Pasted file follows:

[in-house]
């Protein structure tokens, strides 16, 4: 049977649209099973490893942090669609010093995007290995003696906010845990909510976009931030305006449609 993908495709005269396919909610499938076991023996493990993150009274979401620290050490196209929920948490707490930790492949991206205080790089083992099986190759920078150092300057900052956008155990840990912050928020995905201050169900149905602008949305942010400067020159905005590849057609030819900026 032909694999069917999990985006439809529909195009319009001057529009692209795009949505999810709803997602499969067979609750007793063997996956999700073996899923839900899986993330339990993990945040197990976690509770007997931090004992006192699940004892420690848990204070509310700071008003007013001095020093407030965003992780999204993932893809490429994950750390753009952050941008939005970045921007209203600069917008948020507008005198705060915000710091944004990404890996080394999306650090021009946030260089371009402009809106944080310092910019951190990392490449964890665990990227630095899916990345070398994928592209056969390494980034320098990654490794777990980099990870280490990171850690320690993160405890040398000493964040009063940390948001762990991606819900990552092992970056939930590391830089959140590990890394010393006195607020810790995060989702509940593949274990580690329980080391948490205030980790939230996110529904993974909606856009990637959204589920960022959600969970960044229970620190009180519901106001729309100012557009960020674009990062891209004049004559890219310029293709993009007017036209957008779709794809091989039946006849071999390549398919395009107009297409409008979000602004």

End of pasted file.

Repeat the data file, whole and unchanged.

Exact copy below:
[in-house]
């Protein structure tokens, strides 16, 4: 049977649209099973490893942090669609010093995007290995003696906010845990909510976009931030305006449609 993908495709005269396919909610499938076991023996493990993150009274979401620290050490196209929920948490707490930790492949991206205080790089083992099986190759920078150092300057900052956008155990840990912050928020995905201050169900149905602008949305942010400067020159905005590849057609030819900026 032909694999069917999990985006439809529909195009319009001057529009692209795009949505999810709803997602499969067979609750007793063997996956999700073996899923839900899986993330339990993990945040197990976690509770007997931090004992006192699940004892420690848990204070509310700071008003007013001095020093407030965003992780999204993932893809490429994950750390753009952050941008939005970045921007209203600069917008948020507008005198705060915000710091944004990404890996080394999306650090021009946030260089371009402009809106944080310092910019951190990392490449964890665990990227630095899916990345070398994928592209056969390494980034320098990654490794777990980099990870280490990171850690320690993160405890040398000493964040009063940390948001762990991606819900990552092992970056939930590391830089959140590990890394010393006195607020810790995060989702509940593949274990580690329980080391948490205030980790939230996110529904993974909606856009990637959204589920960022959600969970960044229970620190009180519901106001729309100012557009960020674009990062891209004049004559890219310029293709993009007017036209957008779709794809091989039946006849071999390549398919395009107009297409409008979000602004």